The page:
1. The evidence indicates that the SRK permitted humanitarian aid and buses transporting civilians who wished to leave the city to pass through its check-points. Secure corridors, otherwise known as “blue roads,” were established to allow humanitarian convoys and civilians to enter the city. Inspectors were posted along these roads to check that humanitarian convoys were not used to smuggle military equipment. The evidence suggests though that some of these convoys, which were escorted by armoured personnel carriers belonging to the UNHCR, were misused to transport weapons and ammunition into the city.
  2. Although Sarajevo was the focal point of an ongoing war, the Trial Record does not disclose that the population within the city suffered from widespread starvation or a generalized shortage of medicine. There were some problems with access to running water and electricity because of damage done by the fighting to power lines and water pipes. According to one UN representative, certain local BiH leaders delayed needed repairs of the utility networks in order to attract international sympathy. It appears though that in areas under the effective control of the BiH Presidency, utilities were repaired promptly. Furthermore, there is no evidence establishing that the SRK obstructed these repairs or wilfully interrupted the water or electric supply. On one occasion, the supply of electricity was interrupted for three months because both the ABiH and the SRK would not guarantee the safety of repair teams who needed access to power lines near the confrontation lines. The Trial Record also discloses that a number of civilians wishing to escape from the city and its living conditions were blocked by the ABiH in order to preserve the morale of troops.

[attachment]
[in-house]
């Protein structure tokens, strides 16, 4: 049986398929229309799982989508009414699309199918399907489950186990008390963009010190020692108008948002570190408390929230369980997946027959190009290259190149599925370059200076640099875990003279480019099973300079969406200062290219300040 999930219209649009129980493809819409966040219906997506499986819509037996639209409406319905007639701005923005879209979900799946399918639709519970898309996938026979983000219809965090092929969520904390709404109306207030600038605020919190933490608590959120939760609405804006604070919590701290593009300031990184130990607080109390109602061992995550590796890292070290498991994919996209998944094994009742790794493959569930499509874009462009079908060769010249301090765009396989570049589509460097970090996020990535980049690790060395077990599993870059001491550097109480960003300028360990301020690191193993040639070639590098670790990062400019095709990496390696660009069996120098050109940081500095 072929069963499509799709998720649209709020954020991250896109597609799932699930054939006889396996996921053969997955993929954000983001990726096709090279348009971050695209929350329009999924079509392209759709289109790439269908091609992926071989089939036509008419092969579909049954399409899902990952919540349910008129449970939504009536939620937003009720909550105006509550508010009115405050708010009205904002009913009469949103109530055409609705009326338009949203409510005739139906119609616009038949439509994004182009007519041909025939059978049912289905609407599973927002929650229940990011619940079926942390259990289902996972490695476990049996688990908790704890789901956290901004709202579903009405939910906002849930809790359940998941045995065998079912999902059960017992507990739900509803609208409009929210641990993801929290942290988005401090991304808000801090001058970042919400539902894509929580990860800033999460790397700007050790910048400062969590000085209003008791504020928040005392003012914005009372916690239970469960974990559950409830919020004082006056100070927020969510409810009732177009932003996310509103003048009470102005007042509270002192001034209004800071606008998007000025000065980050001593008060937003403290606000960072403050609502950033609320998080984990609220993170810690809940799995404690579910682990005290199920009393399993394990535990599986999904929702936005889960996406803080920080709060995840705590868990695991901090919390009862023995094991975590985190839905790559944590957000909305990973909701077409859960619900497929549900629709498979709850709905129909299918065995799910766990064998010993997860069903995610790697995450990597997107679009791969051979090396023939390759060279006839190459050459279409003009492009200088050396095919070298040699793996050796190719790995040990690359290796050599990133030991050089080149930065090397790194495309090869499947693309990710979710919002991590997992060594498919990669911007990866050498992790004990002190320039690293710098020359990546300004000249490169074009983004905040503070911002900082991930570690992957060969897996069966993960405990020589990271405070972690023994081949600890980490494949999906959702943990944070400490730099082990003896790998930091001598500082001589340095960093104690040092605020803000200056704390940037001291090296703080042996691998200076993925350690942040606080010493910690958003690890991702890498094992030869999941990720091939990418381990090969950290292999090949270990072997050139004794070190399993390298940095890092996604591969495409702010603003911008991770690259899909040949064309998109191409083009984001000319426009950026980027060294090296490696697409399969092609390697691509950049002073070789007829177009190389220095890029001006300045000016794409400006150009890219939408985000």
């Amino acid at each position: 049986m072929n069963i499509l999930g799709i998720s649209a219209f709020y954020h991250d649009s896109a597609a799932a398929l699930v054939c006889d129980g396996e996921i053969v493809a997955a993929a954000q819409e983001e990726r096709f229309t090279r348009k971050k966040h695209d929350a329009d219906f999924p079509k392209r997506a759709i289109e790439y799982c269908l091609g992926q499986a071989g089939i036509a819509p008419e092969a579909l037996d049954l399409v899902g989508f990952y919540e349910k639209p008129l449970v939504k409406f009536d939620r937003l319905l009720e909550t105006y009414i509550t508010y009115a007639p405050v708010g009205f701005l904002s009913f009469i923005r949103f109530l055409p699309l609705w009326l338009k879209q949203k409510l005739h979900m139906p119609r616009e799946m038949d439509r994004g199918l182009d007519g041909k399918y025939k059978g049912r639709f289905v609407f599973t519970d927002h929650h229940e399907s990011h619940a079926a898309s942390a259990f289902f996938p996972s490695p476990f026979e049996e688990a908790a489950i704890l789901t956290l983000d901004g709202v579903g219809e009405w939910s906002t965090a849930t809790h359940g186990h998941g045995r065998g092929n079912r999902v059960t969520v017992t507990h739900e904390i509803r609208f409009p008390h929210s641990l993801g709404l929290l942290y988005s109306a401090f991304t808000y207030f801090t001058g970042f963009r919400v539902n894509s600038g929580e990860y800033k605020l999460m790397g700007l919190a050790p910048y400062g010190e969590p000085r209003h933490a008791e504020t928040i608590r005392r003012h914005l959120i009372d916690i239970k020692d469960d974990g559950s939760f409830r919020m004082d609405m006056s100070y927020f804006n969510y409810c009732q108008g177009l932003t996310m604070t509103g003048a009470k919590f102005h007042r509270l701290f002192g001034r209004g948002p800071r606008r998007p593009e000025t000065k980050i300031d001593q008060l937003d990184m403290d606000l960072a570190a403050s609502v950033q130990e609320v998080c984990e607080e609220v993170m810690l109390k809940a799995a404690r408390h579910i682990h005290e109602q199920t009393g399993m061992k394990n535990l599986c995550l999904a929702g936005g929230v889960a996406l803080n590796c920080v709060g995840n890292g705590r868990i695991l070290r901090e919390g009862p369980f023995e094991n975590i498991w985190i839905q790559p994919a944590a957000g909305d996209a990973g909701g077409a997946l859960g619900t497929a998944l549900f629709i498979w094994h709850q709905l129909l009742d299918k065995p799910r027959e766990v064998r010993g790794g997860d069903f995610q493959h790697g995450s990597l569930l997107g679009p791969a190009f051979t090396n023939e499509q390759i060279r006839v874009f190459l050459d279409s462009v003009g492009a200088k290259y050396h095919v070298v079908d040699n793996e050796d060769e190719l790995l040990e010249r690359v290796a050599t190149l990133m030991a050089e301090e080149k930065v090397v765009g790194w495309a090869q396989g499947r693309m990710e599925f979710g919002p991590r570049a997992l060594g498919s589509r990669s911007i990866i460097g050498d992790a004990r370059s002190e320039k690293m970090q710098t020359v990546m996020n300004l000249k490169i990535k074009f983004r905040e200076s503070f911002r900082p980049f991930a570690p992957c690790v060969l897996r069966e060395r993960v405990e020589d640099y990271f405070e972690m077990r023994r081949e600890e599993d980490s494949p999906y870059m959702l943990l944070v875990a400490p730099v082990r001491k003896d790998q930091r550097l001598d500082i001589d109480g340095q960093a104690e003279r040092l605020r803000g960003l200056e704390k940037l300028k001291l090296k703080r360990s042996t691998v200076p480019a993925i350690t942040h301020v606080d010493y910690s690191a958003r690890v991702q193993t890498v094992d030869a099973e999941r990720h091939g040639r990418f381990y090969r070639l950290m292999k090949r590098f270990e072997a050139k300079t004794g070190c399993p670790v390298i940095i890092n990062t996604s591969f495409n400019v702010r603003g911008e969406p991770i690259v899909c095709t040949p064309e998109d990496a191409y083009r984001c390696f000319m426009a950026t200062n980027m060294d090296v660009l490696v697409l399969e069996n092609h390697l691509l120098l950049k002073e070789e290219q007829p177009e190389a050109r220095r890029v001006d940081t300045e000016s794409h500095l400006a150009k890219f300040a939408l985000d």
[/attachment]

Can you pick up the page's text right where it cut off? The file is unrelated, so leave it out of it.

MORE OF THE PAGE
6.     The difficulty of waging war in the urban environment of Sarajevo

(a)    Sizeable ABiH presence inside the city

  1. The evidence reveals the difficulties faced by a commander in avoiding civilian casualties when waging a war in the urban context of Sarajevo. The ABiH had posted during the conflict approximately 45,000 troops inside the city, representing a sizeable minority of Sarajevo’s estimated 340,000 inhabitants. This dense military presence inside the city significantly increased the likelihood of harming nearby civilians when attacking ABiH targets, particularly when available weapons such as mortars were used. As a UN representative explained, waging war under these circumstances is “a soldier’s worst nightmare.” Another UN representative concurred, testifying that “two parties are waging war (in the city) and both are using artillery and mortar. I think that it is impossible, with what I experienced there, to avoid certain civilian neighbourhoods.”
  2. The SRK also encountered difficulties in distinguishing between military and civilian targets. ABiH troops inside the city were not always uniformed during the Indictment Period. Furthermore, attacks were launched against the SRK from mobile mortars positioned in civilian areas of Sarajevo and the ABiH sheltered military resources in civilian areas, including in civilian buildings and in the immediate vicinity of the Kosevo hospital in Sarajevo. It also made use of available vehicles in the city, including those belonging to civilians, to transport military assets without systematically identifying these trucks and cars as belonging to the military.

(b)    Attacks launched against the SRK from protected facilities